Brandon Fleury was posting and messaging on Instagram posing as mass murderer Nikolas Cruz, the perpetrator of the shooting at Marjory Stoneman Douglas High School (MSD), which took place on February 14, 2018, when Cruz brought a AR-15 style semi-automatic rifle into the school located in Parkland, Florida, and murdered seventeen students and faculty members. Between December 22, 2018 and January 9, 2019, Fleury used aliases like nikolas.killed.your.sister, the.douglas.shooter, and Teddykillspeople (referencing Ted Bundy) and sent victims’ family members and friends taunting and harassing messages that put them in fear for their own lives. After the messages were traced to Fleury, he was charged in federal court in the Southern District of Florida with transmitting interstate threats and cyberstalking. His charges were based on posts and messages sent to three individuals who lost loved ones in the MSD shooting. Following a jury trial, he was convicted.
In his appeal Fleury argued that the cyberstalking statute he was charged under was unconstitutionally overbroad because it encompasses a wide-ranging sweep of protected speech, including a substantial amount of speech on matters of public policy, simply for causing an emotional reaction. He also argued that the statute is unconstitutional as applied to his conduct because it amounts to a content-based restriction limiting speech on the basis of whether that speech is emotionally distressing. Fleury also argued the speech at issue was on a matter of public concern and therefor entitled to special protection.
The federal court of appeals did not see it the same way as Fleury. It found he did not meet his burden of demonstrating the statutes is unconstitutional. As to Fleury’s facially overbroad argument it found that he ignored key statutory elements of the statute that narrow the conduct it applies to, including for example proof that the defendant acted with intent to kill, injure, harass, or intimidate and evidence that the defendant engaged in a course of conduct consisting of two or more acts evidencing a continuity of purpose. The mere fact that the defendant can conceive of some impermissible applications of a statute is not sufficient to render it susceptible to an overbreadth challenge. While Fleury can present limited instances in which the statute could apply to constitutionally protected speech, his case is not one of them.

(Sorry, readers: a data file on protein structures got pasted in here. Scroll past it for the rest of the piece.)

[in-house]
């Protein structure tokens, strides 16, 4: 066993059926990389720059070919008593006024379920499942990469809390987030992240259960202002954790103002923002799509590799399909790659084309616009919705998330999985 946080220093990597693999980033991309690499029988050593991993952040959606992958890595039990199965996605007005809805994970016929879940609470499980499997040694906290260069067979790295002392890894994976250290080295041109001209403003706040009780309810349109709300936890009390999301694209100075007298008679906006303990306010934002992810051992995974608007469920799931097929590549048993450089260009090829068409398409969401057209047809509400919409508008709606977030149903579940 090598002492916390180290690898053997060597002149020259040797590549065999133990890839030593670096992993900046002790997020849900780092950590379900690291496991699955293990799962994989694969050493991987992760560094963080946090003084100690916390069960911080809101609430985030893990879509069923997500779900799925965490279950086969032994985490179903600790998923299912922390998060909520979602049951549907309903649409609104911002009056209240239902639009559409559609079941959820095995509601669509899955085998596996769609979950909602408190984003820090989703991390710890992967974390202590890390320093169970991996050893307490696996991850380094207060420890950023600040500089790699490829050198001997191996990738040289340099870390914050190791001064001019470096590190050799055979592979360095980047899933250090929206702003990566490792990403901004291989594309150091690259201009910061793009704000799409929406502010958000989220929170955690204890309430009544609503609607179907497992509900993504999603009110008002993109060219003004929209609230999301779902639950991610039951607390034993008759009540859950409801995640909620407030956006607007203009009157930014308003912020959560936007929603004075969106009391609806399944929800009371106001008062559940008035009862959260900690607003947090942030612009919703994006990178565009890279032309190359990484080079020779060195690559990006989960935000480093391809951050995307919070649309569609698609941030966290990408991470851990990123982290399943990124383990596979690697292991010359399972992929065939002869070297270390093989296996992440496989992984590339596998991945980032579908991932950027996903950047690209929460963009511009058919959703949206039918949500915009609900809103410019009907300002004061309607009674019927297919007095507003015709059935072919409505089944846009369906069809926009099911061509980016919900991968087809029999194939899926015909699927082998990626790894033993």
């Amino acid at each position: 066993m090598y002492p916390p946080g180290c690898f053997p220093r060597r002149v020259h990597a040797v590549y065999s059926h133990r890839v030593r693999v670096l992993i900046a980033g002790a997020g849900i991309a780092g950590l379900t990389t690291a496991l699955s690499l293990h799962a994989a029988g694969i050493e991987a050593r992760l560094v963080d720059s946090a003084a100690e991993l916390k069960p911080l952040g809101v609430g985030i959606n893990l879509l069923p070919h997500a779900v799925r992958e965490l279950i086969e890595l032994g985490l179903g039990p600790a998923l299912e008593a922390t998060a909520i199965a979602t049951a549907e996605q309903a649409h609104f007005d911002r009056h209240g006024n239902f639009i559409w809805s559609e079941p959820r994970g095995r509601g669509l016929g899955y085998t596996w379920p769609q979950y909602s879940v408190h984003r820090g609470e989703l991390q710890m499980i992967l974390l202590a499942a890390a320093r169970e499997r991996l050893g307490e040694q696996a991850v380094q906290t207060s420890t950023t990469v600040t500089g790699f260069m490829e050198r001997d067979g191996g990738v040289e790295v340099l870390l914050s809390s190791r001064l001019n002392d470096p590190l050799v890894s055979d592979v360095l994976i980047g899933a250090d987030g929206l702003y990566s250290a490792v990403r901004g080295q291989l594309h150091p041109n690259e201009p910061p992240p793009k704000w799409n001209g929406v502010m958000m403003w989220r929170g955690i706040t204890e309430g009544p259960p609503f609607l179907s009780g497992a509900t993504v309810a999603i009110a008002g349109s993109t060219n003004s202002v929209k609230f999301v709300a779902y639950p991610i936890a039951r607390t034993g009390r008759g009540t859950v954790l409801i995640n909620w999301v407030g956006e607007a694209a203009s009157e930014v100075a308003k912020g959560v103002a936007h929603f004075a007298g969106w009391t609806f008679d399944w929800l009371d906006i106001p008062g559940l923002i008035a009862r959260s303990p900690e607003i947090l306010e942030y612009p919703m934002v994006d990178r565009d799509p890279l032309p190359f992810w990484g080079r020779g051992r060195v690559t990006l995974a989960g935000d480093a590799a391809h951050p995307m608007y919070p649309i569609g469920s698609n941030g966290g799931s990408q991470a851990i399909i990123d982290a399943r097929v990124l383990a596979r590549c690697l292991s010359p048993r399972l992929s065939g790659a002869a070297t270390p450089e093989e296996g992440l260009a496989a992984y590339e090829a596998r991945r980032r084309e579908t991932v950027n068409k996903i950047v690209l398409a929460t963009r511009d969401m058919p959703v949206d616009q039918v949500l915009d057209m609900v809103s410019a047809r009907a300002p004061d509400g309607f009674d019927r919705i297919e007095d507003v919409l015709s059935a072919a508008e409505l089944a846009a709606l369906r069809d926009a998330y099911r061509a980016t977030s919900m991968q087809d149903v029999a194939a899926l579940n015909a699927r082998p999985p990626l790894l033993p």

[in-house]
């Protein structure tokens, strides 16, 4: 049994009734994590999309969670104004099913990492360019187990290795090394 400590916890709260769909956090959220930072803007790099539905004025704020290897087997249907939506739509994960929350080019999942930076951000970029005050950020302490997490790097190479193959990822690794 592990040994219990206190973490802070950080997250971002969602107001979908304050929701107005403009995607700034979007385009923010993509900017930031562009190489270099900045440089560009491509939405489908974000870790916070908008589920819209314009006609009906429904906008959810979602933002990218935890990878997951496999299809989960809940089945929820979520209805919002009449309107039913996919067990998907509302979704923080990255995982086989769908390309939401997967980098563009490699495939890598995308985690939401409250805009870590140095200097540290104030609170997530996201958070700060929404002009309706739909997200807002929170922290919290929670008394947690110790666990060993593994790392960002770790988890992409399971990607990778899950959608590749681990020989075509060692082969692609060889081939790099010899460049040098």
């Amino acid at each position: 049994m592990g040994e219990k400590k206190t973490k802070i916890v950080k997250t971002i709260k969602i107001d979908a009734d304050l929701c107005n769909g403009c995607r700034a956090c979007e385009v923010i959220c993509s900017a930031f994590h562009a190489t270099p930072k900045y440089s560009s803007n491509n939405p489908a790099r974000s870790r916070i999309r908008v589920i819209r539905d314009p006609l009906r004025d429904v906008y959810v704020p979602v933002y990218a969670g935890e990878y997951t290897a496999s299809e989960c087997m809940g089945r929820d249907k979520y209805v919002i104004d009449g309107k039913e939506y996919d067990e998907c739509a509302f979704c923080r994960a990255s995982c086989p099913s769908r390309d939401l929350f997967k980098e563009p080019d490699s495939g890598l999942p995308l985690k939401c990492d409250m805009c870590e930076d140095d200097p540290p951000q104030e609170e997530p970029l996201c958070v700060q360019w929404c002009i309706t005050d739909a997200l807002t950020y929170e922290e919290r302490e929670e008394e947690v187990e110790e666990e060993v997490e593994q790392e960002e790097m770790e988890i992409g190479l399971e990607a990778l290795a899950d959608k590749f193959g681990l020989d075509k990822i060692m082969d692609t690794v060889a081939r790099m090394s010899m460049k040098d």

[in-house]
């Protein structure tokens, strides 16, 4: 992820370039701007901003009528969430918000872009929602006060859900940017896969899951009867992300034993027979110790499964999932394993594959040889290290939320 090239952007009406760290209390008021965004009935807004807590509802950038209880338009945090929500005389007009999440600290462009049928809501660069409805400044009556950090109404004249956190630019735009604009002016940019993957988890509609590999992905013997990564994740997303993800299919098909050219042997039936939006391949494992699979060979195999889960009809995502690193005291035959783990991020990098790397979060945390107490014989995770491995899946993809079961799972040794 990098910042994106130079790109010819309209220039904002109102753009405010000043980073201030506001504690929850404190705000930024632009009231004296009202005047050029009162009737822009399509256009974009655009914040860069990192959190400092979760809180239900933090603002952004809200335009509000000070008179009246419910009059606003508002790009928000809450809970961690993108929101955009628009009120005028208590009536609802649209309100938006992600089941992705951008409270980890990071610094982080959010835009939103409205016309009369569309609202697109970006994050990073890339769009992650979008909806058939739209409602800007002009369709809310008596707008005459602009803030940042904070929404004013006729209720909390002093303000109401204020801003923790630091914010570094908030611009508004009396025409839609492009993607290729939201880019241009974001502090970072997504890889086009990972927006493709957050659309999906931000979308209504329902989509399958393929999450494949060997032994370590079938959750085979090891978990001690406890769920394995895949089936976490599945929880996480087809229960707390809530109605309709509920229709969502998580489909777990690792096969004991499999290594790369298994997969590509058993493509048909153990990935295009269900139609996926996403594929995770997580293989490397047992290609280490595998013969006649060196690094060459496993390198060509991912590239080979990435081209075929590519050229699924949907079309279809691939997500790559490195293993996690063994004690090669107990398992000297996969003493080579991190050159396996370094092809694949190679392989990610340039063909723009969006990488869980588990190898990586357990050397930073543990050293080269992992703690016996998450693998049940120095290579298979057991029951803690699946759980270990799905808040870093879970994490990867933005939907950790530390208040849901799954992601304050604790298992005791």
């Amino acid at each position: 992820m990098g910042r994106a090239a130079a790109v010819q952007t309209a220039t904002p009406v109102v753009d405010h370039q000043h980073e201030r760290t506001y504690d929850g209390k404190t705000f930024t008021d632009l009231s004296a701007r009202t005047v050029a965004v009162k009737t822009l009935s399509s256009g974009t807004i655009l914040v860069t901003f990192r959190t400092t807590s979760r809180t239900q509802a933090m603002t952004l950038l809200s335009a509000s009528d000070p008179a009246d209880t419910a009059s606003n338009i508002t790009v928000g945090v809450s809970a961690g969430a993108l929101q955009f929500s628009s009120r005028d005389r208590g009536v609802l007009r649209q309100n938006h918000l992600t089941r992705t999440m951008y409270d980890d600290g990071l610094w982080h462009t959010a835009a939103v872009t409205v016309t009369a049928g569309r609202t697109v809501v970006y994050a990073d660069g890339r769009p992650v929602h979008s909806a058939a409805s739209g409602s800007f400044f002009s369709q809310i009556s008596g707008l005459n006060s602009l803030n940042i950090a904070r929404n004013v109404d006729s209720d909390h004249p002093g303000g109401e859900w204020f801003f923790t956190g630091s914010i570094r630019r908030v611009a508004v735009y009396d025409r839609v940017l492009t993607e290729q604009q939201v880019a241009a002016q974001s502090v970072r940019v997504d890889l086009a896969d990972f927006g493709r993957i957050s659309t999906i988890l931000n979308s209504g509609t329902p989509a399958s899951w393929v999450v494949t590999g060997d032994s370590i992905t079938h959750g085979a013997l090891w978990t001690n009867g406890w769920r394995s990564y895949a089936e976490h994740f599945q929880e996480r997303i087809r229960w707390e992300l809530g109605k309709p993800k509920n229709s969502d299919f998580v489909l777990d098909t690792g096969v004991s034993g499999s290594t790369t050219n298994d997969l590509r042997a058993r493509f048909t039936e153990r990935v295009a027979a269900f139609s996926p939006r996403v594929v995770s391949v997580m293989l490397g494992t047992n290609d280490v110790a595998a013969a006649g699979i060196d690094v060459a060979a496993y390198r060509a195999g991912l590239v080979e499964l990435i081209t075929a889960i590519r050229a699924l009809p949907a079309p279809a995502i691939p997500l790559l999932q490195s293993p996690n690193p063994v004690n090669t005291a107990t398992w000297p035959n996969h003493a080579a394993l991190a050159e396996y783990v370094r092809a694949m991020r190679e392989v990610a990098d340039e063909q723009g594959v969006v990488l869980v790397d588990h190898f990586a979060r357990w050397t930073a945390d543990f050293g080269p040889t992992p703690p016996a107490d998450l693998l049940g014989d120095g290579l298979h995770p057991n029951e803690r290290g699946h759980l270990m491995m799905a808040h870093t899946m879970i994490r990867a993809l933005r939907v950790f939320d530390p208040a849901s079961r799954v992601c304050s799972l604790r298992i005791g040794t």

His speech did not concern a matter of public concern and the statute did not restrict the content of his speech. When viewing Fleury’s messages within the context of his entire course of conduct, including the sheer number and frequency of the messages, they created the visual of an anonymous persistent tormenter who desires to harm the victims. This is precisely the type of fear that the “true threats” doctrine is intended to prevent. The trial court correctly found that Fleury’s messages amounted to true threats and were not afforded protection under the First Amendment.
The court of appeals rejected Fleury’s sufficiency of the evidence argument finding that the evidence presented to the jury was sufficient evidence of Fleury’s subjective intent to threaten. The court found no error in allowing the government to call as a witness an expert in forensic psychiatry who evaluated Fleury and explained that Fleury’s attraction to the domineering and taunting characteristics of serial killers motivated him to send intimidating messages and that he could appreciate the emotional impact of his messages on his victims.